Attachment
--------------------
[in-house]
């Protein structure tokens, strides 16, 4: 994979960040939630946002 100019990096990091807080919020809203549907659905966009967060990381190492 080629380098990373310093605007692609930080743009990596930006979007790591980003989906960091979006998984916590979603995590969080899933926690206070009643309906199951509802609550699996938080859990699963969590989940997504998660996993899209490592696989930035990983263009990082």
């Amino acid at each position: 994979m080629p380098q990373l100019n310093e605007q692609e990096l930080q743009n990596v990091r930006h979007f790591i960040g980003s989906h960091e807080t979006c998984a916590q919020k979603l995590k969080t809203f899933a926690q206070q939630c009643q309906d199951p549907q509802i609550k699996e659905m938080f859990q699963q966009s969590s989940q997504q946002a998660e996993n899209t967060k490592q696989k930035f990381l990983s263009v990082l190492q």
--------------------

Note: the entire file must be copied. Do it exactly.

[in-house]
């Protein structure tokens, strides 16, 4: 994979960040939630946002 100019990096990091807080919020809203549907659905966009967060990381190492 080629380098990373310093605007692609930080743009990596930006979007790591980003989906960091979006998984916590979603995590969080899933926690206070009643309906199951509802609550699996938080859990699963969590989940997504998660996993899209490592696989930035990983263009990082």
């Amino acid at each position: 994979m080629p380098q990373l100019n310093e605007q692609e990096l930080q743009n990596v990091r930006h979007f790591i960040g980003s989906h960091e807080t979006c998984a916590q919020k979603l995590k969080t809203f899933a926690q206070q939630c009643q309906d199951p549907q509802i609550k699996e659905m938080f859990q699963q966009s969590s989940q997504q946002a998660e996993n899209t967060k490592q696989k930035f990381l990983s263009v990082l190492q």